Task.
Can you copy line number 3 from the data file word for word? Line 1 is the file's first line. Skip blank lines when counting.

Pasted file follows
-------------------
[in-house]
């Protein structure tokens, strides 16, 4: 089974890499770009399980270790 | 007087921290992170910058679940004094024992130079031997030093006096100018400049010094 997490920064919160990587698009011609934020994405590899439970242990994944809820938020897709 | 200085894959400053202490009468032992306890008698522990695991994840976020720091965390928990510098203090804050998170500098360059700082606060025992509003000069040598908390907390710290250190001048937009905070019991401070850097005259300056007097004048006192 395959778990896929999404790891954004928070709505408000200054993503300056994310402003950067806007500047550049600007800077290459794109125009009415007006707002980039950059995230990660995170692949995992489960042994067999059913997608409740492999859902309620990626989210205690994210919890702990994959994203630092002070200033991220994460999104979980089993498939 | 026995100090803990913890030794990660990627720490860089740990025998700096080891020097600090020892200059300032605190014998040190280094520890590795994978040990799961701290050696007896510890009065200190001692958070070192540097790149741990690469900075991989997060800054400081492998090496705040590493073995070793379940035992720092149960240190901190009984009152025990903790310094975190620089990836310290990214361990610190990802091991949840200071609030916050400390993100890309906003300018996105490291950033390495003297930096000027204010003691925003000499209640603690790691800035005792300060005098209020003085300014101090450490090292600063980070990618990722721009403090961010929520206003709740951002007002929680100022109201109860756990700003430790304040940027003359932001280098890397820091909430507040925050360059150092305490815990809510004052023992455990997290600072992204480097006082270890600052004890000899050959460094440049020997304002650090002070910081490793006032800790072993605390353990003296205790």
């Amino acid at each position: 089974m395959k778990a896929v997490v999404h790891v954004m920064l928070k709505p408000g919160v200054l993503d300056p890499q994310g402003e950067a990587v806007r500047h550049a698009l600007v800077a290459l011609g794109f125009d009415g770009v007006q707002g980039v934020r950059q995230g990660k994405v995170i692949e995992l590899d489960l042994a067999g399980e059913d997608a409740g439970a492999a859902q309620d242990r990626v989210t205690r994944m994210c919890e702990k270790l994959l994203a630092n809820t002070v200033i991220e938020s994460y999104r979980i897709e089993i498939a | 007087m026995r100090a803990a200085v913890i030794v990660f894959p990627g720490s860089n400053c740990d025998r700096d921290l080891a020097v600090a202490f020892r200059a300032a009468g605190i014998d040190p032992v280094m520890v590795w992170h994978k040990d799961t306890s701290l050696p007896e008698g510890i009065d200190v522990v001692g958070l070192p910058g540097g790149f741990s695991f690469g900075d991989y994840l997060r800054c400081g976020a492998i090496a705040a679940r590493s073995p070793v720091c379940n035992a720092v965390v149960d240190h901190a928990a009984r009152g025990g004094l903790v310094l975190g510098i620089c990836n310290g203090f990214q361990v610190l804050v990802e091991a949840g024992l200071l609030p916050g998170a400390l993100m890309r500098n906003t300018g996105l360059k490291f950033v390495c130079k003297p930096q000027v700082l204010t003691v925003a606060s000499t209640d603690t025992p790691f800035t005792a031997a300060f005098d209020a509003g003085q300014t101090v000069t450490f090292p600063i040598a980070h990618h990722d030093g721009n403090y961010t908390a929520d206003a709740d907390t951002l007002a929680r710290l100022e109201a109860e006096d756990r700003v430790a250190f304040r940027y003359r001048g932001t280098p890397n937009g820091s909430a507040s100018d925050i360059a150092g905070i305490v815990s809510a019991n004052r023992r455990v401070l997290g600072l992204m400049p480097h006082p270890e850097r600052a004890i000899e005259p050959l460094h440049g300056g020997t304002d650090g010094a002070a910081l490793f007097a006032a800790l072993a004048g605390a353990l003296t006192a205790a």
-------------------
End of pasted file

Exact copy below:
């Amino acid at each position: 089974m395959k778990a896929v997490v999404h790891v954004m920064l928070k709505p408000g919160v200054l993503d300056p890499q994310g402003e950067a990587v806007r500047h550049a698009l600007v800077a290459l011609g794109f125009d009415g770009v007006q707002g980039v934020r950059q995230g990660k994405v995170i692949e995992l590899d489960l042994a067999g399980e059913d997608a409740g439970a492999a859902q309620d242990r990626v989210t205690r994944m994210c919890e702990k270790l994959l994203a630092n809820t002070v200033i991220e938020s994460y999104r979980i897709e089993i498939a | 007087m026995r100090a803990a200085v913890i030794v990660f894959p990627g720490s860089n400053c740990d025998r700096d921290l080891a020097v600090a202490f020892r200059a300032a009468g605190i014998d040190p032992v280094m520890v590795w992170h994978k040990d799961t306890s701290l050696p007896e008698g510890i009065d200190v522990v001692g958070l070192p910058g540097g790149f741990s695991f690469g900075d991989y994840l997060r800054c400081g976020a492998i090496a705040a679940r590493s073995p070793v720091c379940n035992a720092v965390v149960d240190h901190a928990a009984r009152g025990g004094l903790v310094l975190g510098i620089c990836n310290g203090f990214q361990v610190l804050v990802e091991a949840g024992l200071l609030p916050g998170a400390l993100m890309r500098n906003t300018g996105l360059k490291f950033v390495c130079k003297p930096q000027v700082l204010t003691v925003a606060s000499t209640d603690t025992p790691f800035t005792a031997a300060f005098d209020a509003g003085q300014t101090v000069t450490f090292p600063i040598a980070h990618h990722d030093g721009n403090y961010t908390a929520d206003a709740d907390t951002l007002a929680r710290l100022e109201a109860e006096d756990r700003v430790a250190f304040r940027y003359r001048g932001t280098p890397n937009g820091s909430a507040s100018d925050i360059a150092g905070i305490v815990s809510a019991n004052r023992r455990v401070l997290g600072l992204m400049p480097h006082p270890e850097r600052a004890i000899e005259p050959l460094h440049g300056g020997t304002d650090g010094a002070a910081l490793f007097a006032a800790l072993a004048g605390a353990l003296t006192a205790a």